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Back in the day you sweated & used fans

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POSTED June 6, 2013 1:10 a.m.

When Shorty Wolf was growing up on a dairy farm on the outskirts of Manteca, his family didn’t have any power, let alone air conditioning.

So when the mercury crept up to the century mark – or soared past it like it is expected to do this weekend – there was only one thing that he could do.

“You sweated,” the wise-cracking Wolf said among a group of friends at the Manteca Senior Center Wednesday afternoon. “You sweated a whole bunch. And if you were smart you parked your behind under a shade tree and hoped to get a break.”

These days he spends his afternoons in the relative comfort of the Cherry Lane accommodations made available to all local seniors – eating lunch and shooting the breeze with a group of friends that can match the war stories that the Korea veteran throws out onto the table.

“Refrigerated air,” as it was once called, is mentioned extensively during the back-and-forth sessions. Talk about how to get through the warm nights seems like an afterthought for the hardy group that includes a bomber gunner and a World War II vet that stayed in the military long enough to see a bit of combat at the start of the conflict in Vietnam.

But the key to getting the upper hand on the weather, at least in the eyes of Hank Loya, is simply timing your activities. That means making sure that you’re not outside when that 100 degree heat is rolling across the valley like a heated blanket.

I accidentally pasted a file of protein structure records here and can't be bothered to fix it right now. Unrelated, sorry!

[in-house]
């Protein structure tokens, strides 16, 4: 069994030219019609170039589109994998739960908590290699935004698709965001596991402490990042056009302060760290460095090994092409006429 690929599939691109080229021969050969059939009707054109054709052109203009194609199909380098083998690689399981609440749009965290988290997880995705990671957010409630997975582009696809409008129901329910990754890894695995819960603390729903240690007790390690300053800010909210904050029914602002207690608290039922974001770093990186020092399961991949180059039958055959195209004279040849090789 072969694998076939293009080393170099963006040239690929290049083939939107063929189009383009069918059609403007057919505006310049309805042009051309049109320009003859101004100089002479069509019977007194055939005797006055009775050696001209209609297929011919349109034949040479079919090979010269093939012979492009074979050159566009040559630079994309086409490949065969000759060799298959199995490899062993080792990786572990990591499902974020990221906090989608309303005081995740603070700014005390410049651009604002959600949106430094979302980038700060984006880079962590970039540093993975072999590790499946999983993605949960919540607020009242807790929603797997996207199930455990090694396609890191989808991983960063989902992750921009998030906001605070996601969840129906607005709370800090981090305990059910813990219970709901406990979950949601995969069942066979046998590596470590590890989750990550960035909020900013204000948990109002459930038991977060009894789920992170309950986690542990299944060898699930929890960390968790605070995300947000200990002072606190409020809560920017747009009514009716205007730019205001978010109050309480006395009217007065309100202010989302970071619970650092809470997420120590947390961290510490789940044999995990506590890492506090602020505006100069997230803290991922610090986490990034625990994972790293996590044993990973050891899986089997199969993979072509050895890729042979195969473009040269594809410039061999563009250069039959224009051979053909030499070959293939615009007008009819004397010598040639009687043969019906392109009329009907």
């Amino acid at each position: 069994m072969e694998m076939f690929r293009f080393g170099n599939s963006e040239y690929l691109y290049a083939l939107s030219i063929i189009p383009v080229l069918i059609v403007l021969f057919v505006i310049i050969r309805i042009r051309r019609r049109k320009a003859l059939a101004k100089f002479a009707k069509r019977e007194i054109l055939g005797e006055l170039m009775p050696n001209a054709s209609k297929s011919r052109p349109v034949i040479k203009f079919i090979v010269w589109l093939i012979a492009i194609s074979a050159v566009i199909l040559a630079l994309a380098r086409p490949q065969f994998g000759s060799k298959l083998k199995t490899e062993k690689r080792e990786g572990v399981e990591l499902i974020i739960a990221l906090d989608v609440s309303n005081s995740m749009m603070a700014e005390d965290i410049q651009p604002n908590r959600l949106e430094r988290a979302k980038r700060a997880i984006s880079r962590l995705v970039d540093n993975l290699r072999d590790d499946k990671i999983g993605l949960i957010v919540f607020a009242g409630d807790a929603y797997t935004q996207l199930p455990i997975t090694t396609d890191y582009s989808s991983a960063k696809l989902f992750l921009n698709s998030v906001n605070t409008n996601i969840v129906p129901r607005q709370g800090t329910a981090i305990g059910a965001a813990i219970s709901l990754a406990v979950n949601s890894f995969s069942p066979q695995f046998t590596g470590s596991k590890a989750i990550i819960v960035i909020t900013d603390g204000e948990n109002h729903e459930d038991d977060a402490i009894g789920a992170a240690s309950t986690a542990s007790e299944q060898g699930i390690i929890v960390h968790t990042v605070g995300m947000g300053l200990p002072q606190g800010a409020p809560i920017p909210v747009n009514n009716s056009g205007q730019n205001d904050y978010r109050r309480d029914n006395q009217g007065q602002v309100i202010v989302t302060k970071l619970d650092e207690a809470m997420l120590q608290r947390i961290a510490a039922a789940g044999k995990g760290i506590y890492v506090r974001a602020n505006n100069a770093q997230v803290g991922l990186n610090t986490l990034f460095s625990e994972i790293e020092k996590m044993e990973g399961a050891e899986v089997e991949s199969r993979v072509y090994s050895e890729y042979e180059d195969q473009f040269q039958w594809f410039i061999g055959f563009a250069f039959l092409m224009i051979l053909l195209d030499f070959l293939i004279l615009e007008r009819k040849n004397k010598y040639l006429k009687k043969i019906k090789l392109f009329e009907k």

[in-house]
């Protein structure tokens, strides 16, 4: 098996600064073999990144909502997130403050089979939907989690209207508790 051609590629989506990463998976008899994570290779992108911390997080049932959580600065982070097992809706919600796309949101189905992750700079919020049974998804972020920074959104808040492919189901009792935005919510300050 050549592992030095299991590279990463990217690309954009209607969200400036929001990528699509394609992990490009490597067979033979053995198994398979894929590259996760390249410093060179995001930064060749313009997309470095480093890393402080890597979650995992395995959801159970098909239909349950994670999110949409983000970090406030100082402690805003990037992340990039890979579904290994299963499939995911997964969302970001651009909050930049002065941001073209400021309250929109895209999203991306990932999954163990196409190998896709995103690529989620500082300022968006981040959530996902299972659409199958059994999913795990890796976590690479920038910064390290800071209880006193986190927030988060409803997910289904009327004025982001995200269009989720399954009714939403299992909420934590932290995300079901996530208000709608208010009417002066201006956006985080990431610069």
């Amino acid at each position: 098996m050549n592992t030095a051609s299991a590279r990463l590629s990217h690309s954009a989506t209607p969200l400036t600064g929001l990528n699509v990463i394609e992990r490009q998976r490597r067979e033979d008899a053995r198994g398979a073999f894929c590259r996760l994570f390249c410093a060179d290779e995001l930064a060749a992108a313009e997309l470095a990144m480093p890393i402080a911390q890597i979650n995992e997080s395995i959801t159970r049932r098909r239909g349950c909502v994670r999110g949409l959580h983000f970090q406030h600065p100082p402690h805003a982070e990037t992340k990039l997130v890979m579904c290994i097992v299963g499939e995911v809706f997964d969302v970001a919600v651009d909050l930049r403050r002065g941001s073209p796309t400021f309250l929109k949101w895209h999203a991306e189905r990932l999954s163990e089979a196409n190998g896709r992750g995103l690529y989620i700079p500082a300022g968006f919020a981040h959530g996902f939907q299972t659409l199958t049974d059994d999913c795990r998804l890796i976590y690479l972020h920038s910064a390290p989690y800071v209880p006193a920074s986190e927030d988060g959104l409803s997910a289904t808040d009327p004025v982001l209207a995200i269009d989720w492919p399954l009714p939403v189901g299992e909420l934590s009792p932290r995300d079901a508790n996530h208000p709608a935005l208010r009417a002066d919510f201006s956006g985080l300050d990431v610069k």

“You either get things done early in the morning, or in the evening,” said Loya, who vividly remembers when department stores and movie theaters used to advertise air conditioning. “It was a big deal when air conditioning first came out, but before that we just had to use fans if you were going to be inside.”

But the valley, he said, also used to be a lot drier during the hot months – fewer crops meant less irrigation and that meant less moisture in the air. The result, he said, was a much less humid environment that allowed for the use of alternate cooling methods.

That meant that swamp coolers, which Loya said once worked quite well at cooling down one’s house during the scorching summer heat, started to lose their effectiveness over time.

According to Accuweather, the temperature in Manteca will hit 96 degrees by this afternoon, and 111 degrees on Saturday – eclipsing the previous high by five degrees.

Les Reile said that he used to use a swimming pool to keep himself cool and would set-up a series of fans that would circulate the air through the house – preventing the bedroom from becoming a hot-box during the night.

“Today a lot of it is just common sense,” Reile said. “You stay out of it as much as you possibly can. But back then it was fans that took care of it. I had some fans on high stands and that’s what worked.”

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